CSO urges FG to promote access to justice through community-based channels




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The African Centre for Leadership, Strategy and Development (Centre LSD) has urged the Federal Government to promote access to by opening up more community-based channels and mechanisms for citizens to seek redress.

The civil society organisation (SCO) made the call on Tuesday in Abuja during the presentation of its research report on `Strengthening Pan-African Citizens Voice Security Sector Accountability.’’

The report, with the theme, “Impact of COVID-19 Security Measures on Citizens and Communities in Nigeria,’’ was carried out against the backdrop of the impact of COVID-19 security measures on Nigerian citizens and communities.

Mr Clement Ikeoba, Principal Consultant for the research, who presented the report, said the report revealed that security agencies’ response to COVID-19 lockdown resulted to a lot of challenges.

Ikeoba said that it also resulted in increase poverty and hardship occasioned by loss of jobs, sources of livelihood and income of community members, most of whom were productively engaged by the informal sector before the lockdown.

“The lockdown enforcement resulted in deteriorated social relationship among families, community members, collapse of social institutions, as well as increased drug abuse and other related vices.

“There was a significant increase in the reported cases of SGBV such as rape, spouse battering, and physical assault, perpetrated mostly by males.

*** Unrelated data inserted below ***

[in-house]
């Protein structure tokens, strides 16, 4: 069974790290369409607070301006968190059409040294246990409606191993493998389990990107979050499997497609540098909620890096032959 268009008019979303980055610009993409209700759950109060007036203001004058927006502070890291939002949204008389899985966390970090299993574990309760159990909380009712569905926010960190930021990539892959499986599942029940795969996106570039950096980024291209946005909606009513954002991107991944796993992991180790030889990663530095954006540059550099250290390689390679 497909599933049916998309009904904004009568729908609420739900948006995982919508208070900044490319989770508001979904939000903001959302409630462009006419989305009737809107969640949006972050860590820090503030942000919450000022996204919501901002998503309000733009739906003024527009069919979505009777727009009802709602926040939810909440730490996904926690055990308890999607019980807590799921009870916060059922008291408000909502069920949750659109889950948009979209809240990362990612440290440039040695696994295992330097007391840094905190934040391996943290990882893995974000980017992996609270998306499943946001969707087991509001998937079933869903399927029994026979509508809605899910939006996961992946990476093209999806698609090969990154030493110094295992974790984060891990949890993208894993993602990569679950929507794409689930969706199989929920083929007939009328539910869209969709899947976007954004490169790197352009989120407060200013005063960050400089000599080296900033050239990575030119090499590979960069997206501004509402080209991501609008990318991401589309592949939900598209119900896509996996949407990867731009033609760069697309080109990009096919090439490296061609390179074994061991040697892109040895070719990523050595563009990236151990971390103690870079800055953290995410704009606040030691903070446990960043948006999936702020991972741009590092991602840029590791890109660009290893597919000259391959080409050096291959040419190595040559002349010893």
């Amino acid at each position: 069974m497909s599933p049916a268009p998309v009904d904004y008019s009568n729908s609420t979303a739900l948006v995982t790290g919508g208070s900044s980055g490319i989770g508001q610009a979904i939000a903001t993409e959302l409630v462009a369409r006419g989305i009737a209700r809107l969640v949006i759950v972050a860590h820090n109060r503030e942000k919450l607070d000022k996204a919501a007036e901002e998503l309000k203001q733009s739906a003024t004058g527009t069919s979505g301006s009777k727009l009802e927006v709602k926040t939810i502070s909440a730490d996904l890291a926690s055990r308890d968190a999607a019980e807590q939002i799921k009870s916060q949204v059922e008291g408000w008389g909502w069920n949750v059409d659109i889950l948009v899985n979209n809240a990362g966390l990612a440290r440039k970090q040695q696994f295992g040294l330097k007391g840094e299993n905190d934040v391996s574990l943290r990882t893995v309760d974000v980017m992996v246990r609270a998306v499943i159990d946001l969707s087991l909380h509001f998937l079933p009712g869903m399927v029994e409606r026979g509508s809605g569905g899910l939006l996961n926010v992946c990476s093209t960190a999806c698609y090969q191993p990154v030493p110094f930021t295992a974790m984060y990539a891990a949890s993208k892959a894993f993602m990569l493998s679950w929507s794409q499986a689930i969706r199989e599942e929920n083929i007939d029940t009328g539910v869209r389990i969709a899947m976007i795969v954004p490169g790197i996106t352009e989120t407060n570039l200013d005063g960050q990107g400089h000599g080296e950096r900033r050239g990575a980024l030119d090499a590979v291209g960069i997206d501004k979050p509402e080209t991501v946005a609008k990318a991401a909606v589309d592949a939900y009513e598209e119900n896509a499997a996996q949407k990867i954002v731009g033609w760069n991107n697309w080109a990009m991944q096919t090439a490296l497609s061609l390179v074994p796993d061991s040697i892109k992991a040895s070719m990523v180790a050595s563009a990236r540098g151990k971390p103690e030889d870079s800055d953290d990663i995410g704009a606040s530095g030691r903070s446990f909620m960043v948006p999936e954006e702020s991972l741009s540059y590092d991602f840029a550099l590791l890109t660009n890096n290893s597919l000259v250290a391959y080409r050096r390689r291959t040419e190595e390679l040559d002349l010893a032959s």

“This was found to be between 60 per cent and 300 per cent, depending on the location. South-West, North- Central and North-West were the regions that recorded the highest cases.

Others include violation of right to of movement; torture, inhuman treatment and molestation; damage and seizure of property; discrimination and extra-judicial killings, among others

Ikeoba said that the report called for the amendment of existing legislation to reflect current realities regarding the need to promote the professional conduct of Nigeria‘s security personnel, especially during a public emergency.

He said that the challenge of restoring confidence in processes, systems and institutions of the state should be prioritised by government, stressing that these were key to building citizens’ trust and confidence, especially during a public emergency.

He added that the continuous education and enlightenment of citizens on issues relating to human rights and justice, as well as the roles of security agents, should be pursued by all stakeholders.

He advised security agencies to continuously demonstrate loyalty and submissiveness to constituted civil authorities in line with the provisions of the Nigerian constitution.

He said the report urged security operatives to be more open to public scrutiny and be more accountable and for actions and inactions, among others.

Mr Sunday Osasah, Executive Director, Centre LSD, urged the Federal Government to evaluate the impact of security measures on citizens’ free movement and response to issues of COVID-19 in Nigeria.

According to him, the report will identify and verify the various human rights violations that may have occurred during the security forces implementation of the lockdown.

He said the report also intended to suggest measures to strengthen citizens’ voices to demand accountability from security forces to forestall human rights abuses during a public health emergency.

According to Osasah, what the centre intends to achieve is to compile and come up with a bill which will be presented to the National Assembly with a view to its becoming an act.

He added that the report would also be used to influence policy bills at the National Assembly.

(NAN)